I completely agree with you, and I also find this "break" in the wrists and sharp fingers very distracting - actually I found her arms generally, especially as Odile, to be stiff. She does have speed, great technique and brilliant turns, but I don't think she has any wonderful flow of movement. I found her Odette very cold and involving. She was more suited to Odile, but even here, she is aloof. It is interesting that she herself says, as quoted above, [font=helvetica, arial, sans-serif][size=4] "in Mariinsky theatre, my dance would be considered as more spiritual and refined, but Bolshoi audiences sometimes might judge it as cold." Actually, I feel many Mariinsky audience members would consider her cold also: this is my main criticism of her. I look at her and never can engage with her - she is not a warm, expressive dancer and not a natural actress, and so I cannot like her. [/size][/font]
I'm apparently alone in my opinion that while her technique is extraordinary, I found the angularity of her arms detracting from her Odette, especially the continuous 90 degree break at the wrists, which I found more appropriate in her Odile. For me, there was no vulnerability in her Odette portrayal--less hyperextension and more fluidity would have made me love her, but I can't.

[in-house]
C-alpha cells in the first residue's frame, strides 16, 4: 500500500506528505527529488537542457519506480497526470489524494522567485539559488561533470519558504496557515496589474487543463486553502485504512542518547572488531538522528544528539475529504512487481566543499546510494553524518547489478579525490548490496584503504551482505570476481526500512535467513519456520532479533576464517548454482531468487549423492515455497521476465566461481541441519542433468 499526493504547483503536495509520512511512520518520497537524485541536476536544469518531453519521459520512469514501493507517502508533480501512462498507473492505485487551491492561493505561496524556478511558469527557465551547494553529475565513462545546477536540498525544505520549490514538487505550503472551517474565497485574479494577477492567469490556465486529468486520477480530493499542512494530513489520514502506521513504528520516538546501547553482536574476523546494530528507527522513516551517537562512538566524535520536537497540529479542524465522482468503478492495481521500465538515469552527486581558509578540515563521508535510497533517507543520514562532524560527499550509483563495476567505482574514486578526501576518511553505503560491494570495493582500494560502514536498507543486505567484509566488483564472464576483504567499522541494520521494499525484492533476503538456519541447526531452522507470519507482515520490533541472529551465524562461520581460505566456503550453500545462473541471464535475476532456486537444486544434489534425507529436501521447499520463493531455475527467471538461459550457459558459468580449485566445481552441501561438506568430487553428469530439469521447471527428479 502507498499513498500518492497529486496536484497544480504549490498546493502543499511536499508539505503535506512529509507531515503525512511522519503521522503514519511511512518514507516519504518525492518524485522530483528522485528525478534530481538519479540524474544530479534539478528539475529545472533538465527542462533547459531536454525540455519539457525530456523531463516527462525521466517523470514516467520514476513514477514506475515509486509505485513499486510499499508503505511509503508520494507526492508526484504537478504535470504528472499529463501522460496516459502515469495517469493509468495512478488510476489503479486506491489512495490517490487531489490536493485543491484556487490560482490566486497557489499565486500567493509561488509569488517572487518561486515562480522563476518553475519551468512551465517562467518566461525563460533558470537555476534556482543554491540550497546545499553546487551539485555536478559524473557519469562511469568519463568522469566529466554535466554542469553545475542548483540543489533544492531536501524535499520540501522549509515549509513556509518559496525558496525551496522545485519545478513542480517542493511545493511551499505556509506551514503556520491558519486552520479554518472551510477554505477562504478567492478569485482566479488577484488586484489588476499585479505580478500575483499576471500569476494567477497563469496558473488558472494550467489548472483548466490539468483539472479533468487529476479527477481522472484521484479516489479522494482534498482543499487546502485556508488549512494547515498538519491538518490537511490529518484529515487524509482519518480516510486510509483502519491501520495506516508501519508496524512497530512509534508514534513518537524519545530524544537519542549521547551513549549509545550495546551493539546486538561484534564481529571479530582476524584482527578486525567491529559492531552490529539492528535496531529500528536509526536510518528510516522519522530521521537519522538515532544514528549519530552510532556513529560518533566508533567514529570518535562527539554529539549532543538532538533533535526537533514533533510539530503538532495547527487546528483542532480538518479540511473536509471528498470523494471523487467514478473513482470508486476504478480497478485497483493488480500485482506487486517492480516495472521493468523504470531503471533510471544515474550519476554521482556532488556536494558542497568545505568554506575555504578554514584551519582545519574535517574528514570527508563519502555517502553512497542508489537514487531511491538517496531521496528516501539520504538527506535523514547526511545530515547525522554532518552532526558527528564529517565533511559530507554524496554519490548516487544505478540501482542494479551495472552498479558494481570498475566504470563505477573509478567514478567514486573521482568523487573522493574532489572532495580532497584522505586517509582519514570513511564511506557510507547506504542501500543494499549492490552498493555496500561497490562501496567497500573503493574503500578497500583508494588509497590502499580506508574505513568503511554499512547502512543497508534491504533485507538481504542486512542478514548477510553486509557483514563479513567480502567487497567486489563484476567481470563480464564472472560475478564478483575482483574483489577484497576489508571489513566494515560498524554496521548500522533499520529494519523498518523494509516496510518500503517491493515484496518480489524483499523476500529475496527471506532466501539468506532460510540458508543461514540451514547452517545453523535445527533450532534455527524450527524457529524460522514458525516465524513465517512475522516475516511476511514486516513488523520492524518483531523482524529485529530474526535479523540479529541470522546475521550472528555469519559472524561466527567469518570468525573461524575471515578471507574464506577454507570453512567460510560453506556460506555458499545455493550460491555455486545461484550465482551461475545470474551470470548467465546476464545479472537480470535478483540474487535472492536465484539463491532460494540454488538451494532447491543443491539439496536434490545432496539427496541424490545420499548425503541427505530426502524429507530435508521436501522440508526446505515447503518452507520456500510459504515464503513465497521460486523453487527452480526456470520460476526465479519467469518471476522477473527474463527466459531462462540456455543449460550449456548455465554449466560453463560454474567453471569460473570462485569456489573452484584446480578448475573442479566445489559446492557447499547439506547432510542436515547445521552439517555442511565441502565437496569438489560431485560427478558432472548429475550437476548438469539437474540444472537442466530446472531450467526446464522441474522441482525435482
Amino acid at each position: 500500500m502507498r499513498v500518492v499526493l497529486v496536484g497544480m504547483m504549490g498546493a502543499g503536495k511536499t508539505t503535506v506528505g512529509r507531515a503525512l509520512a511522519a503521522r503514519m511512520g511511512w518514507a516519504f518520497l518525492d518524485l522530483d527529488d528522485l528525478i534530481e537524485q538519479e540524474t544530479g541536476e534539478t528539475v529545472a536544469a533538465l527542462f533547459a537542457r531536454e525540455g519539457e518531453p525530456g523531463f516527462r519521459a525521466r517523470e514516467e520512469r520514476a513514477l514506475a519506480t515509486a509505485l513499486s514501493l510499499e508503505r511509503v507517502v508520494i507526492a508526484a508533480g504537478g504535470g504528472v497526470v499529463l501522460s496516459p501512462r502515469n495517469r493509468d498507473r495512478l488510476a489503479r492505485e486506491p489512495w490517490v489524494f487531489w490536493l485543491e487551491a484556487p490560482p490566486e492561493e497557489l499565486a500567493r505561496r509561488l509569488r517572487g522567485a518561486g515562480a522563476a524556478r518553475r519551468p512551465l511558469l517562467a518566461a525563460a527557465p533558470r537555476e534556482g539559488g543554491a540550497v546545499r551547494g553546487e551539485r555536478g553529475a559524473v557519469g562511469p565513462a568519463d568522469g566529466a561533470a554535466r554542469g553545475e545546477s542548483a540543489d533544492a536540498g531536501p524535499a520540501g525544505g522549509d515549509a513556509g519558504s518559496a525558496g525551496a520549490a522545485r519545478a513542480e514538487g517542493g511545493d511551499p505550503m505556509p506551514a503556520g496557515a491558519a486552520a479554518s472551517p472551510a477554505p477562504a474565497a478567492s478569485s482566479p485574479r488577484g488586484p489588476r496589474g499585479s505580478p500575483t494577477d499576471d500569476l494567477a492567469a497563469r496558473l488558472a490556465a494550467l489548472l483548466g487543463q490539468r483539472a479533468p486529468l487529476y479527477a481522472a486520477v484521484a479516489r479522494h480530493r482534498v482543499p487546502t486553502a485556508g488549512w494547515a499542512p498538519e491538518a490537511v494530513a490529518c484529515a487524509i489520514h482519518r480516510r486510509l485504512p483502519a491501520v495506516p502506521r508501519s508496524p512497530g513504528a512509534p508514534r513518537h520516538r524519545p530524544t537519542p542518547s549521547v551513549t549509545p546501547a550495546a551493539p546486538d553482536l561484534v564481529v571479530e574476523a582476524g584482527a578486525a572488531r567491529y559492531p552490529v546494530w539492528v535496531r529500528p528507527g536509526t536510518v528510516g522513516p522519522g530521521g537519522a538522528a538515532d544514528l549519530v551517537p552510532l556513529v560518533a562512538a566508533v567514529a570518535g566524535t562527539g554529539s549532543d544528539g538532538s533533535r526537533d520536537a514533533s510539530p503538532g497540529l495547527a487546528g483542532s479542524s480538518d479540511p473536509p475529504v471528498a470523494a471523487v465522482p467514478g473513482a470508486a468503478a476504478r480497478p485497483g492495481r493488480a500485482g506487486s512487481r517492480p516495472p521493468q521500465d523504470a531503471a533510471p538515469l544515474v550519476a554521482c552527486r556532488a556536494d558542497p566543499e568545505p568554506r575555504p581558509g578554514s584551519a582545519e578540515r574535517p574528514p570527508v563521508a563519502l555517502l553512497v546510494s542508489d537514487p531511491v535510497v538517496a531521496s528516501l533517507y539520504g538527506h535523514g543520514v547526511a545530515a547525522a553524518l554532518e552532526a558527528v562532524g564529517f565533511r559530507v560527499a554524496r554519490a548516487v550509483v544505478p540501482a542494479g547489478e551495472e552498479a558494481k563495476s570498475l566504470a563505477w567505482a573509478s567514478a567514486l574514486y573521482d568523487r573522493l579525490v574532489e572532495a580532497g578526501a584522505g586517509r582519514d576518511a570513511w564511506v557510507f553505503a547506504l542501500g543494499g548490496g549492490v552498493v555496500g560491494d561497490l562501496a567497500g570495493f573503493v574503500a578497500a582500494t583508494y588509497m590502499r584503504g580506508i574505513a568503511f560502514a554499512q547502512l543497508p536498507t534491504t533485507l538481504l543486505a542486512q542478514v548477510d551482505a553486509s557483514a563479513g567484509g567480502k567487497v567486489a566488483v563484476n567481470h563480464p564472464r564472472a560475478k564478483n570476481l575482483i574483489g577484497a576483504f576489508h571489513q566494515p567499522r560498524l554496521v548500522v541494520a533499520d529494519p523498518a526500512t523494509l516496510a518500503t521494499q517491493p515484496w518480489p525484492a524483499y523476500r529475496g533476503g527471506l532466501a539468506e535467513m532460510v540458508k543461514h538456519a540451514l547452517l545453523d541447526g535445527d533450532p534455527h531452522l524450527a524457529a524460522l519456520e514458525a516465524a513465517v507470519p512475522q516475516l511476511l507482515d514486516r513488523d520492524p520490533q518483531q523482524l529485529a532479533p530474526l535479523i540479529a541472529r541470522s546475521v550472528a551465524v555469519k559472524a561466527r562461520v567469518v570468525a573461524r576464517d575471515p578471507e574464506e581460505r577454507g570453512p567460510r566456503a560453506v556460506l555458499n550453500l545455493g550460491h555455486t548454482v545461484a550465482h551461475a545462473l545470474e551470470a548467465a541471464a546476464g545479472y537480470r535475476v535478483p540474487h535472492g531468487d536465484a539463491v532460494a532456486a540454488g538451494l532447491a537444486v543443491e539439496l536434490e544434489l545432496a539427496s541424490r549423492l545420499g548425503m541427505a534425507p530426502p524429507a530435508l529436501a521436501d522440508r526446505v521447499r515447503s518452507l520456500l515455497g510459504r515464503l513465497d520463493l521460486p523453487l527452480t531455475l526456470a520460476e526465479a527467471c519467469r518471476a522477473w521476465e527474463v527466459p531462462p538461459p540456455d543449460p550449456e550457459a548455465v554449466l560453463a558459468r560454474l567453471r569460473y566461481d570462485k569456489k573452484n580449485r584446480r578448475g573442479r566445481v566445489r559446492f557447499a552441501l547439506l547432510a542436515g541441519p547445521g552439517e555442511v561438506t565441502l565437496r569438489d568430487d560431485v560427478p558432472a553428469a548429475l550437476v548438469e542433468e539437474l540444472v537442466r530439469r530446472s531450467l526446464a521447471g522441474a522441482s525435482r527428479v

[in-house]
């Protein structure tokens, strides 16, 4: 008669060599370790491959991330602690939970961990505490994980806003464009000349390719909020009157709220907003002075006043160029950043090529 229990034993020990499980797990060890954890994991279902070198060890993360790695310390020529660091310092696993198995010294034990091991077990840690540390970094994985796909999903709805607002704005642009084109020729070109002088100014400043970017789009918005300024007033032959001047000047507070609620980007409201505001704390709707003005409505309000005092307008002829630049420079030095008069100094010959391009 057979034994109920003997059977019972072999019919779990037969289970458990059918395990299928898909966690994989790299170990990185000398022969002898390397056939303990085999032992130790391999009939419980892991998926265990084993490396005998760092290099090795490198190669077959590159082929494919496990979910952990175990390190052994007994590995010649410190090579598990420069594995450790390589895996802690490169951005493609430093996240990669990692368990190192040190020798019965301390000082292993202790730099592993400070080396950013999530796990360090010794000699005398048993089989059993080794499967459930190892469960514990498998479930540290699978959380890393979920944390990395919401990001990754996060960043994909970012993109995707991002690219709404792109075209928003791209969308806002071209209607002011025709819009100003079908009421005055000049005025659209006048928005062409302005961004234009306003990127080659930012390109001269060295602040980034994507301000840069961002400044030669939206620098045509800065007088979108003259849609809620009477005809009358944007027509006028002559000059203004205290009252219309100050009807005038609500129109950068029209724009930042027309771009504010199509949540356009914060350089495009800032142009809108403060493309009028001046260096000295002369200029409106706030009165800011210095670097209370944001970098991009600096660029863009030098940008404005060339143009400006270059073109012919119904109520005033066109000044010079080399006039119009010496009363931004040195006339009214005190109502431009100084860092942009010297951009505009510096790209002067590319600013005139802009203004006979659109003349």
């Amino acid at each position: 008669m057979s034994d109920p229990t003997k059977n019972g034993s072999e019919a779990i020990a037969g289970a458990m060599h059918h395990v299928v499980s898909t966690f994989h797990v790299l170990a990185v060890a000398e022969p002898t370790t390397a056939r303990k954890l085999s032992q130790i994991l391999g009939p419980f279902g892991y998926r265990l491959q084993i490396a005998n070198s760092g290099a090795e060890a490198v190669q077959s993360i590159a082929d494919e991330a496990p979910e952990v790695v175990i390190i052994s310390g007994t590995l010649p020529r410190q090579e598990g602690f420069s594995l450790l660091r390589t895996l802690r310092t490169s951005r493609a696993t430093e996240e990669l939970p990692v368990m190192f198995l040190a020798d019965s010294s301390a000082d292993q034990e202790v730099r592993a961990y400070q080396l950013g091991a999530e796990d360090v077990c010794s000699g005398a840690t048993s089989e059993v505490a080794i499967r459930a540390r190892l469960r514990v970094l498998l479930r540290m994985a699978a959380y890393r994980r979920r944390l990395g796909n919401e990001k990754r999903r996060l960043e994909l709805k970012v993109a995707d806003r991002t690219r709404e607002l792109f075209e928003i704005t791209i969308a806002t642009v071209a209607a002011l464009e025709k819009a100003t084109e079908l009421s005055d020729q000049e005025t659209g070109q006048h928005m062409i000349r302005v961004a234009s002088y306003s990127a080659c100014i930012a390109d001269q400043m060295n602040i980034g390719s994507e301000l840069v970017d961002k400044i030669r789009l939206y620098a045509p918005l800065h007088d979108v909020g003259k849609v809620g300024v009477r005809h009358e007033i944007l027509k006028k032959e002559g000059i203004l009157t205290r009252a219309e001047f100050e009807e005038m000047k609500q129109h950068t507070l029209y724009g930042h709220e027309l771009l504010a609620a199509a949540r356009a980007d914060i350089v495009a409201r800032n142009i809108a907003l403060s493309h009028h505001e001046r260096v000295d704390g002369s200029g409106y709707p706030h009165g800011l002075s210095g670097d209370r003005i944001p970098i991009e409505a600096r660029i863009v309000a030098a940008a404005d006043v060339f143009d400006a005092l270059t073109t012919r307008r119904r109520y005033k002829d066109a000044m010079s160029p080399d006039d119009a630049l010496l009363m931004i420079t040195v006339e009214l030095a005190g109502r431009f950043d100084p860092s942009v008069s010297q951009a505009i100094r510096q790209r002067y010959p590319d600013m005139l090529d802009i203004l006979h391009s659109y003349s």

I watched Smirnova's performance again and then watched a couple of others, including Evgenia Obratzova and Ekaternia Borchenko (whom a friend of mine recently saw live at the Mikhailovsky) and they were both more fluid in their movements, their arms and hands not at all angular. Moreover, they made eye contact with their partners repeatedly. I agree, Tiara, that Smirnova is very "cold." And that it isn't a question of Mariinksy v. Bolshoi, it is a question of quality of dancing.
It is interesting that the quote Buddy gives, "In ballet, épaulement denotes the dancer's ability to turn, bend and shape the placing of the trunk, shoulders, arms, neck and head to produce the subtlest contrasts and oppositions. In Italian art it is contrapposto, and this is what gives life, veracity and power to a drawn or sculpted position. In classical ballet it turns the academic pose into the beautiful, the fascinating" comes from an article praising Smirnova. In my view, artistic epaulement is something that develops over years of training, but is instinctive in some dancers and artificial in others. At the risk of repeating myself, Veronika Part gets it right--her epaulement seems inborn, natural, not affected--whereas with Smirnova I feel that she exaggerates it at the end of every pose, to achieve a purposeful effect that becomes mannered rather than fluid.